Tour of Scala

Sequence Comprehensions


Scala offers a lightweight notation for expressing sequence comprehensions. Comprehensions have the form for (enumerators) yield e, where enumerators refers to a semicolon-separated list of enumerators. An enumerator is either a generator which introduces new variables, or it is a filter. A comprehension evaluates the body e for each binding generated by the enumerators and returns a sequence of these values.

Here is an example:

object ComprehensionTest1 extends App {
  def even(from: Int, to: Int): List[Int] =
    for (i <- List.range(from, to) if i % 2 == 0) yield i
  Console.println(even(0, 20))

The for-expression in function introduces a new variable i of type Int which is subsequently bound to all values of the list List(from, from + 1, ..., to - 1). The guard if i % 2 == 0 filters out all odd numbers so that the body (which only consists of the expression i) is only evaluated for even numbers. Consequently, the whole for-expression returns a list of even numbers.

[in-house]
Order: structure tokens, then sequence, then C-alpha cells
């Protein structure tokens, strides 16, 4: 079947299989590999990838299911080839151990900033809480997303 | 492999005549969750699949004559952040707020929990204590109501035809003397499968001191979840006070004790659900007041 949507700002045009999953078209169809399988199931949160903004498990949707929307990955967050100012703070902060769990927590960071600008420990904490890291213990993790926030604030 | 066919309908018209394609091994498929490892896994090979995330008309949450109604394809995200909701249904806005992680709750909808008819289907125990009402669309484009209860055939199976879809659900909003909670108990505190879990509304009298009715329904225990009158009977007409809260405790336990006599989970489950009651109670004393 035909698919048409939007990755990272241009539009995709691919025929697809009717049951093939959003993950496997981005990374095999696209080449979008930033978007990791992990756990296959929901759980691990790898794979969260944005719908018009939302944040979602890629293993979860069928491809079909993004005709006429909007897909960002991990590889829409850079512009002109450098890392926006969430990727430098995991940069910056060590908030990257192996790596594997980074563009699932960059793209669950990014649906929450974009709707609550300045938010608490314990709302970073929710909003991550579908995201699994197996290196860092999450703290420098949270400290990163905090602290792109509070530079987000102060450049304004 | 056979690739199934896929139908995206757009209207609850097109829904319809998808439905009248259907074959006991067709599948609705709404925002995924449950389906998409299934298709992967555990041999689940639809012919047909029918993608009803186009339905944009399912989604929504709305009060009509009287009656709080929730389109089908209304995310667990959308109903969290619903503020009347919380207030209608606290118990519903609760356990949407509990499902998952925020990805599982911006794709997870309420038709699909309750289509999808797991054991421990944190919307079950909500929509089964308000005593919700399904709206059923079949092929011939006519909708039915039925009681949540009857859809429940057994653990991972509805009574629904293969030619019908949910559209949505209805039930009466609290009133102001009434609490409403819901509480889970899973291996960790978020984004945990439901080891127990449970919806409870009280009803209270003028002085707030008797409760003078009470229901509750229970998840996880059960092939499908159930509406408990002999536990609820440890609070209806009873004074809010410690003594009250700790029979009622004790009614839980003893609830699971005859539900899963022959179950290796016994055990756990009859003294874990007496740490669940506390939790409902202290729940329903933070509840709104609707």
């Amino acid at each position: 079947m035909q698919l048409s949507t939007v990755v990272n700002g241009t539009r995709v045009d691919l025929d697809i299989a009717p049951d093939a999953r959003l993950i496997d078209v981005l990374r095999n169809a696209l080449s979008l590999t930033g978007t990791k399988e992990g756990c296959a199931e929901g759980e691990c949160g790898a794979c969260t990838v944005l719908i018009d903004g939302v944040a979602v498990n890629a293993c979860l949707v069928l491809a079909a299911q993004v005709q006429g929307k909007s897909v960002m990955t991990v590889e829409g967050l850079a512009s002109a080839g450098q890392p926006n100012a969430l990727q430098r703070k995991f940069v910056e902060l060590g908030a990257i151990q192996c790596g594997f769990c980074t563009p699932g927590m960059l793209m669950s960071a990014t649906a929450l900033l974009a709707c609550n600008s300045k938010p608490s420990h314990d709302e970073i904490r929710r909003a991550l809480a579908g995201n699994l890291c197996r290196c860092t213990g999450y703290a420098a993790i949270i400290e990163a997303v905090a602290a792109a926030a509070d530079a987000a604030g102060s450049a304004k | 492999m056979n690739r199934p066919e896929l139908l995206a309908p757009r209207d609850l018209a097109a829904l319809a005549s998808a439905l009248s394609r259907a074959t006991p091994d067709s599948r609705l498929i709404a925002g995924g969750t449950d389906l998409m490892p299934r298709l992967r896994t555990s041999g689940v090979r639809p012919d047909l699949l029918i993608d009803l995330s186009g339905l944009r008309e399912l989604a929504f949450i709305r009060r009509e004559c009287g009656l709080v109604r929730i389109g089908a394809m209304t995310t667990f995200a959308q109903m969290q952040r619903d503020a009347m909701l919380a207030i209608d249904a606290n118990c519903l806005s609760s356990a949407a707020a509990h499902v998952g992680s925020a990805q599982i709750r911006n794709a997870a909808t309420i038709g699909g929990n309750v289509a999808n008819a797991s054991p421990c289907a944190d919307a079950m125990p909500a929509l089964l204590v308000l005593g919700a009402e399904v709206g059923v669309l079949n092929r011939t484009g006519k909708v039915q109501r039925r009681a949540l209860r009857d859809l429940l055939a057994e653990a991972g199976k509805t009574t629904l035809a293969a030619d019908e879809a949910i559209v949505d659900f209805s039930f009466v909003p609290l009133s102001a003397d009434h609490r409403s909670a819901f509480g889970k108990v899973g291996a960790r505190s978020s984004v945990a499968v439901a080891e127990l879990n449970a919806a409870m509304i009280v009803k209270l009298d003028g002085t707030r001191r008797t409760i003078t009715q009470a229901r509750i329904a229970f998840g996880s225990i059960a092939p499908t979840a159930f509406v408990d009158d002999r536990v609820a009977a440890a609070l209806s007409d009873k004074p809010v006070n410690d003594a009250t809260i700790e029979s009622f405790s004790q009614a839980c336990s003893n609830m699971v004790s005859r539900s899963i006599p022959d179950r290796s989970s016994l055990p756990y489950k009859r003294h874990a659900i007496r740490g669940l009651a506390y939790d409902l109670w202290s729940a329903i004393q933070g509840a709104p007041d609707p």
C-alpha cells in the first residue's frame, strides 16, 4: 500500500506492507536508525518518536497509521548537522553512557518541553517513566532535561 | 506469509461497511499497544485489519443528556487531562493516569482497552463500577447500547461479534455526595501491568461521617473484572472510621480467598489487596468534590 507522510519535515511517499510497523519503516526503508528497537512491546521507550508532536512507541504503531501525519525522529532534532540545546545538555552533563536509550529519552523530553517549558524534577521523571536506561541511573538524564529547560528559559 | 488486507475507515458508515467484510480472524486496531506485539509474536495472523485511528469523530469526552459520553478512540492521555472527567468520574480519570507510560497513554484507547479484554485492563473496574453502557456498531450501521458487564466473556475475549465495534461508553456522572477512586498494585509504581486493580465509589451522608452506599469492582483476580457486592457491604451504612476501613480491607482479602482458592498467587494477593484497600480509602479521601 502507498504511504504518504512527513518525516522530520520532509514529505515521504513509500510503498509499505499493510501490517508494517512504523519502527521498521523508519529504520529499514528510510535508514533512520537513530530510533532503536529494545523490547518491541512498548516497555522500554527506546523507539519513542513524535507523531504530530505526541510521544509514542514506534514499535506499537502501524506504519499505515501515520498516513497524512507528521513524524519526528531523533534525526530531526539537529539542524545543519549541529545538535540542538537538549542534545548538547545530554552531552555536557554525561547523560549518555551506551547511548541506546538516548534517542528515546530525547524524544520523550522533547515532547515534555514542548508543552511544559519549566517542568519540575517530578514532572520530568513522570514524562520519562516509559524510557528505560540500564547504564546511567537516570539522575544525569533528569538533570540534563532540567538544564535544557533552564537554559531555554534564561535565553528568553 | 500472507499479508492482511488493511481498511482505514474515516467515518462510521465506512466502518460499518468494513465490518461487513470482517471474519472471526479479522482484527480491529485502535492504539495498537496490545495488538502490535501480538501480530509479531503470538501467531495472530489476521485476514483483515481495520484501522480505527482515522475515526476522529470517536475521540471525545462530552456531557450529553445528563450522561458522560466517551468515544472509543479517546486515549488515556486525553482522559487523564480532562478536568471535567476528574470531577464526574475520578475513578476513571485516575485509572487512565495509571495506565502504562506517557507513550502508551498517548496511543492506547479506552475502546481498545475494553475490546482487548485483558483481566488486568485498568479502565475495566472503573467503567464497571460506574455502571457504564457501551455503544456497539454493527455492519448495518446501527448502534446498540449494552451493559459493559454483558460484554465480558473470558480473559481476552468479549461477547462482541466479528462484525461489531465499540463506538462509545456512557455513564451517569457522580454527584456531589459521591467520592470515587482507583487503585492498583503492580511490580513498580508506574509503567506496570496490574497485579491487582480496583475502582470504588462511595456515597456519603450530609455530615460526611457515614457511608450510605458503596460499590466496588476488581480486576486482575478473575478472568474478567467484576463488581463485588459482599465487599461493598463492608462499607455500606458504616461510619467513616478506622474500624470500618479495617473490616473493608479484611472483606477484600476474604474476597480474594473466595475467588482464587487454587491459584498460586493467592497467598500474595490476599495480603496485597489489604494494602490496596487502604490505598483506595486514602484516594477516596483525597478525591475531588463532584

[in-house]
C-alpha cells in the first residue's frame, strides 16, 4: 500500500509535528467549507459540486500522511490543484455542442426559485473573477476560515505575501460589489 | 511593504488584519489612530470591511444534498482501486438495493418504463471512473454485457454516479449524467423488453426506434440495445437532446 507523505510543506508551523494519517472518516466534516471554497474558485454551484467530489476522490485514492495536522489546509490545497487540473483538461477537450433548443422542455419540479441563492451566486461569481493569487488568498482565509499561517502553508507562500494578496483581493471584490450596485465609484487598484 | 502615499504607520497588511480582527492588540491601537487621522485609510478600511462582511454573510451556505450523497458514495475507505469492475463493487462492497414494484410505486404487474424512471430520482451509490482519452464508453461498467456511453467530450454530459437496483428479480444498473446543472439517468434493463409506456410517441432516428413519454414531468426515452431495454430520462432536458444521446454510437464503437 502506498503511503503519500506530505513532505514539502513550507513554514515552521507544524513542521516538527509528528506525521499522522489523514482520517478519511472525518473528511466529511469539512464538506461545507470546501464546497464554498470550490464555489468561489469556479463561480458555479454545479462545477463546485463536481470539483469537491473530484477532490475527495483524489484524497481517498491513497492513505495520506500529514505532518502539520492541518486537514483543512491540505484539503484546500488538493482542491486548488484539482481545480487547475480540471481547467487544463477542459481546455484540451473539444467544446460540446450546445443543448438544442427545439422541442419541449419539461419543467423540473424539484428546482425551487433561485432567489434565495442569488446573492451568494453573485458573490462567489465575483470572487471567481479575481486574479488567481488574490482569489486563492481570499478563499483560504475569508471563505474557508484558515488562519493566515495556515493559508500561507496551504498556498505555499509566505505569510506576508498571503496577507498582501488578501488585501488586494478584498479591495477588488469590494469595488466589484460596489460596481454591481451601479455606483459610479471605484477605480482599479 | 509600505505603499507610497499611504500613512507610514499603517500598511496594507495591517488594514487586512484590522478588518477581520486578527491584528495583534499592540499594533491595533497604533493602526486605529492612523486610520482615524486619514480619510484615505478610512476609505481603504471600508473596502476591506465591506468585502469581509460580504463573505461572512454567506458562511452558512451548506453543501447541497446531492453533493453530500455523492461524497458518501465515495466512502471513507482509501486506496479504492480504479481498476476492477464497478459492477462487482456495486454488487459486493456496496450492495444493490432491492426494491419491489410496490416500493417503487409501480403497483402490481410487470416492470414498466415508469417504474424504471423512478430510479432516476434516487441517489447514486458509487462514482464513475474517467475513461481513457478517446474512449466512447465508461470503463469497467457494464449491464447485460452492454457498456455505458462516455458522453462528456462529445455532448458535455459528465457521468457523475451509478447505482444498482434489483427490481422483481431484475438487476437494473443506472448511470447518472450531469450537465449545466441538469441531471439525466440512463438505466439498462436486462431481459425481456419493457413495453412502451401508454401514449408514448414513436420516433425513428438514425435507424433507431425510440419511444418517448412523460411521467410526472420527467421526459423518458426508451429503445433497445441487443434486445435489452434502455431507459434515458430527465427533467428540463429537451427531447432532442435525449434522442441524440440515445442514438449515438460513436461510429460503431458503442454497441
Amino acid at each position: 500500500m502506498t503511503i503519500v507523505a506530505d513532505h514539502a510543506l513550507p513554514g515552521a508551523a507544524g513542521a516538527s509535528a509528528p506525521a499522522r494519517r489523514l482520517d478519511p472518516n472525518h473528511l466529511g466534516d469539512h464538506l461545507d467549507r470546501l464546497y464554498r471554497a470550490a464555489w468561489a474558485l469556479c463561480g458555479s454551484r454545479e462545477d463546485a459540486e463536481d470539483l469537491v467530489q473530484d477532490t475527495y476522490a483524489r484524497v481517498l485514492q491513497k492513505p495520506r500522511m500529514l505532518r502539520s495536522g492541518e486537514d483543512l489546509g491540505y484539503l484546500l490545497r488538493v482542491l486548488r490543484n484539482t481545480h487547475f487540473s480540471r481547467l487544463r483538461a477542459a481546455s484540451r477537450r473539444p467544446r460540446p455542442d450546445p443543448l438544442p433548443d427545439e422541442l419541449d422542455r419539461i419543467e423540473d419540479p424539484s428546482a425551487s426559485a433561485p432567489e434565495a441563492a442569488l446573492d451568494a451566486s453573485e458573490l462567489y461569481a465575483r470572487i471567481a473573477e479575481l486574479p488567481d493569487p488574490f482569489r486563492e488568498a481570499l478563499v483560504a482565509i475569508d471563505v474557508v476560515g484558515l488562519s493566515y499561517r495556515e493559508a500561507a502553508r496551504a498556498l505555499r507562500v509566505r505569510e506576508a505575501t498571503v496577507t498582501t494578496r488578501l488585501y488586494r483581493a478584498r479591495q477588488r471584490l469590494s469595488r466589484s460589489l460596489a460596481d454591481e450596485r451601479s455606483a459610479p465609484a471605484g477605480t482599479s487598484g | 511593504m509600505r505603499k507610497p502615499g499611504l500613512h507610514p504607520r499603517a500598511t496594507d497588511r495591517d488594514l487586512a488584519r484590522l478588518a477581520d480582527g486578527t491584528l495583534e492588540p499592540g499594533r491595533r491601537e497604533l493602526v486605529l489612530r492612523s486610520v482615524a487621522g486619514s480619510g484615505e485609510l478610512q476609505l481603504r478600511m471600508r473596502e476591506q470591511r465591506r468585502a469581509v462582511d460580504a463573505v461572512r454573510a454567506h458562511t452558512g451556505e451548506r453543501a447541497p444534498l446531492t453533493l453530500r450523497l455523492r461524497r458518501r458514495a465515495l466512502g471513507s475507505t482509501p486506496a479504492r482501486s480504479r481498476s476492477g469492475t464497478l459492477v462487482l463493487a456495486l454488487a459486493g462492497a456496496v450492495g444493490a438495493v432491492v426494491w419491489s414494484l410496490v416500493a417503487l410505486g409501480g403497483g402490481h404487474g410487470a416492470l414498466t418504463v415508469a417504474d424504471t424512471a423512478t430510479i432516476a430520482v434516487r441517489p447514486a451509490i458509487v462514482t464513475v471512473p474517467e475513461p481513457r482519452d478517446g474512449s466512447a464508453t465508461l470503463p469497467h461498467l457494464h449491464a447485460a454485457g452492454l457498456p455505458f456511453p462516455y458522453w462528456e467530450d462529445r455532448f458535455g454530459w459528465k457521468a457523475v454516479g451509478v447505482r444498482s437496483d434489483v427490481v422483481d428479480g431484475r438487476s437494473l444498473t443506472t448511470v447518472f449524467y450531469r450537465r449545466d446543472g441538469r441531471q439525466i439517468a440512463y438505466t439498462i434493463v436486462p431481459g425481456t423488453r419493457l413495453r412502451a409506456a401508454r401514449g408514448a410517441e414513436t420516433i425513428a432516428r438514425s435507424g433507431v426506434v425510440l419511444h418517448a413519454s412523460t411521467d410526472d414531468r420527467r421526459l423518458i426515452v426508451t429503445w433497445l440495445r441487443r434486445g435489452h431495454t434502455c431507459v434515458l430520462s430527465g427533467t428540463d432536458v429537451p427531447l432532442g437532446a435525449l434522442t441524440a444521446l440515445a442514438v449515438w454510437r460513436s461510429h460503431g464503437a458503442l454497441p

The program yields the following output:

List(0, 2, 4, 6, 8, 10, 12, 14, 16, 18)

Here is a more complicated example which computes all pairs of numbers between 0 and n-1 whose sum is equal to a given value v:

object ComprehensionTest2 extends App {
  def foo(n: Int, v: Int) =
    for (i <- 0 until n;
         j <- i until n if i + j == v) yield
      (i, j);
  foo(20, 32) foreach {
    case (i, j) =>
      println(s"($i, $j)")

This example shows that comprehensions are not restricted to lists. The previous program uses iterators instead. Every datatype that supports the operations withFilter, map, and flatMap (with the proper types) can be used in sequence comprehensions.

Here’s the output of the program:

(13, 19)
(14, 18)
(15, 17)
(16, 16)

There is also a special form of sequence comprehension which returns Unit. Here the bindings that are created from the list of generators and filters are used to perform side-effects. The programmer has to omit the keyword yield to make use of such a sequence comprehension. Here’s a program which is equivalent to the previous one but uses the special for comprehension returning Unit:

object ComprehensionTest3 extends App {
  for (i <- Iterator.range(0, 20);
       j <- Iterator.range(i, 20) if i + j == 32)
    println(s"($i, $j)")